The LME aluminum 3-month price is unchanged on the morning of August 18 and was last seen trading at $2,144 /t. A rally to an intraday high of $2,186 /t on the 17th proved again to be short-lived as almost all gains were erased by the close. This shows how strong the downward trend that started in February is.
SHFE aluminum prices were also stable for most of the session, although minor losses resumed in late trading. The cash contract settled at RMB18,435 /t and last settled at RMB18,400 /t.
Some of this weakness could be linked to Chinese production. There have been heavy rainfalls in southwest China in July and August, resulting in significant improvement of water levels in Southwest China reservoirs. Thus, the electricity supply has been increasing notably.
Three aluminum companies in Yunnan province have increased their operating capacity by 2.1 M t/y at the time of writing from the levels in June, some of it being new capacity. The operating capacity in Yunnan province has now reached a record high of 5.6 M t/y.
Labor issues piling up in 2023
Following a World Trade Organization (WTO) ruling going against it, China’s commerce ministry has urged the US to immediately lift levies imposed on Chinese steel and aluminum imports.
A WTO dispute settlement panel has determined Beijing acted inconsistently with global trading rules by placing additional duties on a range of US goods in response to tariffs the Trump administration introduced in 2018 on national security grounds. The so-called Section 232 levies were 25% on steel and 10% on aluminum. The Biden administration has retained them.
The Chinese commerce ministry is studying the WTO’s report and will follow up in accordance with the rules, said a ministry official, who pointed out the organization had determined last December that the US measures violated international trading rules. The official contended the problem’s root cause is Washington’s unilateral and protectionist moves.
“The United States [has] insisted on going its own way, obstructed the entry into force of the expert panel’s ruling, evaded its obligations, and refused to cancel the illegal tariff measures,” the Xinhua news agency quoted the official as saying.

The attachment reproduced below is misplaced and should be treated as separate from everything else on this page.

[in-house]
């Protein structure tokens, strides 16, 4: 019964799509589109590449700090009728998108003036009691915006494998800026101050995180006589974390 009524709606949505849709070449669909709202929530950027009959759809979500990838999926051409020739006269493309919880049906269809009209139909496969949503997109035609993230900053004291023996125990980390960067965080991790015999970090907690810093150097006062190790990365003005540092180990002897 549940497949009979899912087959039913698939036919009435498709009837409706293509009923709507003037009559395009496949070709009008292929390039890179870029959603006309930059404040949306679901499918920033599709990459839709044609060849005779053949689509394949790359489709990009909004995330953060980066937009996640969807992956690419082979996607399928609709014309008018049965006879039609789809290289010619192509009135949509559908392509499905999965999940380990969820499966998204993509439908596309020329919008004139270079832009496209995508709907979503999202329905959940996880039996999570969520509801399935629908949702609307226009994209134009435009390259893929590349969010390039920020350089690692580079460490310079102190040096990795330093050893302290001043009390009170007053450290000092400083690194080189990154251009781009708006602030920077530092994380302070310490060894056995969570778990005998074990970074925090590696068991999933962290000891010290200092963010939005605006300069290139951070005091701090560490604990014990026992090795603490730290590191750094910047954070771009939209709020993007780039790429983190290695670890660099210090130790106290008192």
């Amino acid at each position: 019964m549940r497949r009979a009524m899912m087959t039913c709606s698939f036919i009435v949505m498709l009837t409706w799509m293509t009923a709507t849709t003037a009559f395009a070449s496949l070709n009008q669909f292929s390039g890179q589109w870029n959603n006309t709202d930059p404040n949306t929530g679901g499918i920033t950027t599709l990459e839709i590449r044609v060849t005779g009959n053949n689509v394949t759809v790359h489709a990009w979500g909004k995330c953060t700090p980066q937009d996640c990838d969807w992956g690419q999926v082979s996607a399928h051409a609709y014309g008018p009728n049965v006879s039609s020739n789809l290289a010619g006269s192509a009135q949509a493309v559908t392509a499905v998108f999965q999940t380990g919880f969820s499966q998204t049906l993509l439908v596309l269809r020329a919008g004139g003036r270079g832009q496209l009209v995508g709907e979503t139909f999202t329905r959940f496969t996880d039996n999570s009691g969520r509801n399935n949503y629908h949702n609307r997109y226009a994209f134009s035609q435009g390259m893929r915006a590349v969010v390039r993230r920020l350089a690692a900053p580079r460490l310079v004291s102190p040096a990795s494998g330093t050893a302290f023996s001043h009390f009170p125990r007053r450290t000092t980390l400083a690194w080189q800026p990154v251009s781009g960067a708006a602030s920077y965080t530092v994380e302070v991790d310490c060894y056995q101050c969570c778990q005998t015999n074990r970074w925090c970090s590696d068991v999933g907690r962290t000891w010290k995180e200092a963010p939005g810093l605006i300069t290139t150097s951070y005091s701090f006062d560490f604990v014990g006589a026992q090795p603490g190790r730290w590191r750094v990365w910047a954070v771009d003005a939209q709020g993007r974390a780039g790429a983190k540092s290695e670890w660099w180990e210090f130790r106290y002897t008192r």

“China demands that the United States immediately cancels the steel and aluminum Section 232 measures that violate WTO rules and work with other WTO members in the same direction to maintain the rules-based multilateral trading system together.”
The official argued China’s countermeasures were taken in accordance with the law and are legitimate actions to safeguard the country’s rights and interests.
The US trade representative (USTR) welcomed the WTO panel report as it recognized the Section 232 actions on steel and aluminum are national security measures, and China illegally retaliated with what the USTR termed as sham safeguard tariffs.
“The panel rightly rejected China’s argument that the US Section 232 actions are safeguard measures that may be ‘rebalanced’ under WTO rules,” it added.
On the heels of that announcement, the US announced there will likely be further tariffs added to Chinese imports, this time directed at food cans. German and Canadian imports are also subject to this new tariff however at a reduced rate. The new tariffs are based on an investigation that focused steelmakers from these three countries that exported tinplate to the US. The Consumer Brands Association posted a reply on their website hoping that the final tariff rates will be limited as any duty will ultimately work its way down to consumers in the form of higher prices.
While the details have yet to be released, this latest round of tariffs seems to be mostly tinplate focused. Even so, there would likely be spillover effects on aluminum can sheet through the substitution effect. Also, some steel food cans still use aluminum lid stocks.
Matthew AbramsRead more from Matthew Abrams
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